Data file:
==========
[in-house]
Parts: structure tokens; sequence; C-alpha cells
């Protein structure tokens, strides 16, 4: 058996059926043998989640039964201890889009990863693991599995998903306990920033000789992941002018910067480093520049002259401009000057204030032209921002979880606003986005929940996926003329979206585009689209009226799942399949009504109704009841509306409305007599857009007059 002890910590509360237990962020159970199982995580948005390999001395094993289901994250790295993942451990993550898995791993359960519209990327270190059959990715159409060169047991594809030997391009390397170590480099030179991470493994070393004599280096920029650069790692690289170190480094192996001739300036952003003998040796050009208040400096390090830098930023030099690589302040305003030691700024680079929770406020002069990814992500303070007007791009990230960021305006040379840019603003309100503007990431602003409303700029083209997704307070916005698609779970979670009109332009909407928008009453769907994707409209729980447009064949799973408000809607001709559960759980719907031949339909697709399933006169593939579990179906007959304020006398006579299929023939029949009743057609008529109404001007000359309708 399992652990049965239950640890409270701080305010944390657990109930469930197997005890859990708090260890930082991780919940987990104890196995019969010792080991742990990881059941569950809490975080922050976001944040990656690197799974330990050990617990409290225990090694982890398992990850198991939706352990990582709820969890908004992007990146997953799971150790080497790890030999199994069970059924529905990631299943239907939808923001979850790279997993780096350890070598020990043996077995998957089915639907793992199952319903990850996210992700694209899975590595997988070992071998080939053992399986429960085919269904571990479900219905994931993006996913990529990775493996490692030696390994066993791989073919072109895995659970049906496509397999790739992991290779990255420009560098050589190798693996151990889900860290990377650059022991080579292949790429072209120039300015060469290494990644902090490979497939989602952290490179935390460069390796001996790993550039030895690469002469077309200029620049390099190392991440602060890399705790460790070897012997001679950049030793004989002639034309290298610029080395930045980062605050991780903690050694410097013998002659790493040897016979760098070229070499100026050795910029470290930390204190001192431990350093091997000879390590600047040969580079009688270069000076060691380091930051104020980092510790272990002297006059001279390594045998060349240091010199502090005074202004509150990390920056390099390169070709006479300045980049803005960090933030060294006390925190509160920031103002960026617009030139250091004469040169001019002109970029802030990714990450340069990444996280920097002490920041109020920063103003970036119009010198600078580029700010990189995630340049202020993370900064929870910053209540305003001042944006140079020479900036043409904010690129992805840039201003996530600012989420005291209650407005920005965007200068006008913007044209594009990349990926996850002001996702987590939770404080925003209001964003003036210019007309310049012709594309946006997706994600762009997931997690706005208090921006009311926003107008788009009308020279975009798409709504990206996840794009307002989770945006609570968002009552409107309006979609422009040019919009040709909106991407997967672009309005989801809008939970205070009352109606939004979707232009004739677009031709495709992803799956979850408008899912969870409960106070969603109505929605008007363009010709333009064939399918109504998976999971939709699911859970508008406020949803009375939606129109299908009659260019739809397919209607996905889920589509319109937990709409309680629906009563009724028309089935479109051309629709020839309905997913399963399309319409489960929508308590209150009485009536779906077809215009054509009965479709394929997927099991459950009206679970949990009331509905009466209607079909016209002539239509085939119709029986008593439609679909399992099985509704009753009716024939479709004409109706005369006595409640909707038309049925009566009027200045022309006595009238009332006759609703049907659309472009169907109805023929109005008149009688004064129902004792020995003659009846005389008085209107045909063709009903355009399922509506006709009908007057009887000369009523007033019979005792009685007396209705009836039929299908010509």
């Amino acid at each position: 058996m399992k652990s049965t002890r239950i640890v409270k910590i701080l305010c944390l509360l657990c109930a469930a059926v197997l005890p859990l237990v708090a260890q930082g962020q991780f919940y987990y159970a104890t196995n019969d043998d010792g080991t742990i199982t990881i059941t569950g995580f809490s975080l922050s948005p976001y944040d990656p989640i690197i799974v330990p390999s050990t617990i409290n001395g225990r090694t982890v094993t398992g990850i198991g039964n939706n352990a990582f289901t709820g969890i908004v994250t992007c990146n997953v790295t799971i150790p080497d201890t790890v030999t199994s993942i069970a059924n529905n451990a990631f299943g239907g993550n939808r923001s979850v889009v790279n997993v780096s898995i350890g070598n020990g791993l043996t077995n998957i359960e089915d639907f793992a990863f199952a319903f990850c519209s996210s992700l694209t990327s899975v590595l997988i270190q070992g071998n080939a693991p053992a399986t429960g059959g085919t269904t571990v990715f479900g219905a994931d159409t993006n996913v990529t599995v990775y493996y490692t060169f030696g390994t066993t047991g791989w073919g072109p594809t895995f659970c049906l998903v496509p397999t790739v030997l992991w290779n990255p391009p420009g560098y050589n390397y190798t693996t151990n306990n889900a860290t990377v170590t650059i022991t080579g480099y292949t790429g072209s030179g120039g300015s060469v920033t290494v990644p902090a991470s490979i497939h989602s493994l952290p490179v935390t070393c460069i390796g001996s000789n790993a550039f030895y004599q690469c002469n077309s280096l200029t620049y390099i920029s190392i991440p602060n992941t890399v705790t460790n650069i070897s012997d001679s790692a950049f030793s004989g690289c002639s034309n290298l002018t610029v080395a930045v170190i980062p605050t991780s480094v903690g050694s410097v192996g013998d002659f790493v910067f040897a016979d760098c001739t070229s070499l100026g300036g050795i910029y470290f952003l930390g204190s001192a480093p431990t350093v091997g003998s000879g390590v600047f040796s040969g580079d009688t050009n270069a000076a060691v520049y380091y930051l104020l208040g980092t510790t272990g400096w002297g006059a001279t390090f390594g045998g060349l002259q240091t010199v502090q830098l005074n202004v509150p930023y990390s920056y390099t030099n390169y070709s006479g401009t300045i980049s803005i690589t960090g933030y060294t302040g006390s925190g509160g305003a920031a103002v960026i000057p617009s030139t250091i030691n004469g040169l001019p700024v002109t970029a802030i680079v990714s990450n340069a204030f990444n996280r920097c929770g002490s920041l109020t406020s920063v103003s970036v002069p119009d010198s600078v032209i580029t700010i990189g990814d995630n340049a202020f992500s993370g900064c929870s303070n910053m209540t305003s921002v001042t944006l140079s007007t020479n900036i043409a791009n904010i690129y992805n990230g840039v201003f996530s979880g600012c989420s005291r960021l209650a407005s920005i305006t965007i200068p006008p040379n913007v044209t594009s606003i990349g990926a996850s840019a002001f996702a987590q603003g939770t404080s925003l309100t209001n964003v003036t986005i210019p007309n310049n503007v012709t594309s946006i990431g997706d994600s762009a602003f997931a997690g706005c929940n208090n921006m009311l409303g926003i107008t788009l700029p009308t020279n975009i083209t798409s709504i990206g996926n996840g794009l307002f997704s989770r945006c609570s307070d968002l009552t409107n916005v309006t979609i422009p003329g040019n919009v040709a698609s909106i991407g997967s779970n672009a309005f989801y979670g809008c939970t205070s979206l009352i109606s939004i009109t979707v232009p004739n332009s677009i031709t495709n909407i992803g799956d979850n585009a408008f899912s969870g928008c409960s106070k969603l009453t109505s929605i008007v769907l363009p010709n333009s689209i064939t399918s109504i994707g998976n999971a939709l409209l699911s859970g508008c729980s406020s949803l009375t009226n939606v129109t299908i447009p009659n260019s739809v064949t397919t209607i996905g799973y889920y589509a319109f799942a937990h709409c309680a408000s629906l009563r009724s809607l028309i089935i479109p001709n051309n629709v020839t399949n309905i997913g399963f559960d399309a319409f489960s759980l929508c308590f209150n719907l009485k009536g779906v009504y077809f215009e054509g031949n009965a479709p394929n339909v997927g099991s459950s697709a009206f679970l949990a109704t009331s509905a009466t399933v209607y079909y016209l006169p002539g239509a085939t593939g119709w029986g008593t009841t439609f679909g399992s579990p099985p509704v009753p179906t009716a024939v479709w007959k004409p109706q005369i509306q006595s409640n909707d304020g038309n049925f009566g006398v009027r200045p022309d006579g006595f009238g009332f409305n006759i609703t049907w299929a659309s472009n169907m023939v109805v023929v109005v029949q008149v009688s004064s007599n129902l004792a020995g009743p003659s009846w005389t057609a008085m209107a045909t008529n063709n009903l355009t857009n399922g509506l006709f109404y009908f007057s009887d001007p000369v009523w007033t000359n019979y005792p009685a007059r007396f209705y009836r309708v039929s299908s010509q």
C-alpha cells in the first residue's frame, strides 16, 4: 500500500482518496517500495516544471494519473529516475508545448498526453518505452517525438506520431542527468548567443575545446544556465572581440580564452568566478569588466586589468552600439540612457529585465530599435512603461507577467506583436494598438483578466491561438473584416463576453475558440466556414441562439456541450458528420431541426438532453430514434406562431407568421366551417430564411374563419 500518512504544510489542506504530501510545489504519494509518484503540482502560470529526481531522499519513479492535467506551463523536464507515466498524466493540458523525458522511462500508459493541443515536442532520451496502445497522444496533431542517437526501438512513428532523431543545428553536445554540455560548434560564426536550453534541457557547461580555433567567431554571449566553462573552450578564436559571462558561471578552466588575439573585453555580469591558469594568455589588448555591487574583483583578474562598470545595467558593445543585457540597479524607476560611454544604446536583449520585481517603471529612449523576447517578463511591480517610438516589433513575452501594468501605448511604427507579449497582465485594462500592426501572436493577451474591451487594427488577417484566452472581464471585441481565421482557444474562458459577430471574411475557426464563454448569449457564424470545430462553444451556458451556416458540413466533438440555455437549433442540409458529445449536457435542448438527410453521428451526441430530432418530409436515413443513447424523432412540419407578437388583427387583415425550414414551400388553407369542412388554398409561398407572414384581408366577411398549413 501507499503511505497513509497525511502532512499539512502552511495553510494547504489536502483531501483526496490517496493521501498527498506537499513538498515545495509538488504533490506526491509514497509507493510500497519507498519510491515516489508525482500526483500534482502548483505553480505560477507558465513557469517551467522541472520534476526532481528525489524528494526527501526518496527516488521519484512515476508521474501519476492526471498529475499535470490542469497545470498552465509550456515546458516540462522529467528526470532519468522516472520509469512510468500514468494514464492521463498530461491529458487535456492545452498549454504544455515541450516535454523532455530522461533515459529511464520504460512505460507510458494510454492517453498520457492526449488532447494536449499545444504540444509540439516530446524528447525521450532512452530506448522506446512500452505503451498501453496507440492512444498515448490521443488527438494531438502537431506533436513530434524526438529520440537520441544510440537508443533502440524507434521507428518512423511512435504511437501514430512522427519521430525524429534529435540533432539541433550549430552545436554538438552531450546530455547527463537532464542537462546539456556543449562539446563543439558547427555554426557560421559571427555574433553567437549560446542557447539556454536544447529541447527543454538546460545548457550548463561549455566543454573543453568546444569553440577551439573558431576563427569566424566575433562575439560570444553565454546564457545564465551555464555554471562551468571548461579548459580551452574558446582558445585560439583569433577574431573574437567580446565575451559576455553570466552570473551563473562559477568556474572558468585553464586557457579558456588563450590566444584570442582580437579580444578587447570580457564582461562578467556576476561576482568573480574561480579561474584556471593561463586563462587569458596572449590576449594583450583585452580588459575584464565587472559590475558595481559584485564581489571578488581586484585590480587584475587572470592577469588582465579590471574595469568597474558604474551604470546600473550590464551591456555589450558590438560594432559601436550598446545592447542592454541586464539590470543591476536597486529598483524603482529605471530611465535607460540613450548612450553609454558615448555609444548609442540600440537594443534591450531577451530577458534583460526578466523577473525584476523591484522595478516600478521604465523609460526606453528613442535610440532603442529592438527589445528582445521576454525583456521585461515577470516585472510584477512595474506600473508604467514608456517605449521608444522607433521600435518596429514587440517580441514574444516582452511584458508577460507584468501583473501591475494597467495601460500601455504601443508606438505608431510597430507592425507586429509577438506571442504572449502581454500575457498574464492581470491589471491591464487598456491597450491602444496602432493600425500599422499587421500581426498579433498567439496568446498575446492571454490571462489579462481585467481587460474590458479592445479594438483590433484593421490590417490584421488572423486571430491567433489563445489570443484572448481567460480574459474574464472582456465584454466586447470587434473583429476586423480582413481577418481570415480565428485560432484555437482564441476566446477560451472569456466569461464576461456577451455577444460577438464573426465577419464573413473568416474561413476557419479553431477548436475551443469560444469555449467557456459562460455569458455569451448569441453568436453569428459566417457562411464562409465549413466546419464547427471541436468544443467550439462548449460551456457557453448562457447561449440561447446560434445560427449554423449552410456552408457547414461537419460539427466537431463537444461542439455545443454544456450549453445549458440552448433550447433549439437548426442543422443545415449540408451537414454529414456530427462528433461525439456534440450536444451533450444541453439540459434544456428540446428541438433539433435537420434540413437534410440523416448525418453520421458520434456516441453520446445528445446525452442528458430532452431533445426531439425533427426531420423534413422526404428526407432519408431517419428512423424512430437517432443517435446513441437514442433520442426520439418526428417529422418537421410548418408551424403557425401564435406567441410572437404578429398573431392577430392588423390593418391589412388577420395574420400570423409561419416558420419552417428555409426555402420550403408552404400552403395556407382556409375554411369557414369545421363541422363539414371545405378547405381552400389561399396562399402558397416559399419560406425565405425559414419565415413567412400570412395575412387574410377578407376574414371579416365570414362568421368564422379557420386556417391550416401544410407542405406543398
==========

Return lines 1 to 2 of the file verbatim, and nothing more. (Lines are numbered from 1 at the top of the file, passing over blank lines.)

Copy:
[in-house]
Parts: structure tokens; sequence; C-alpha cells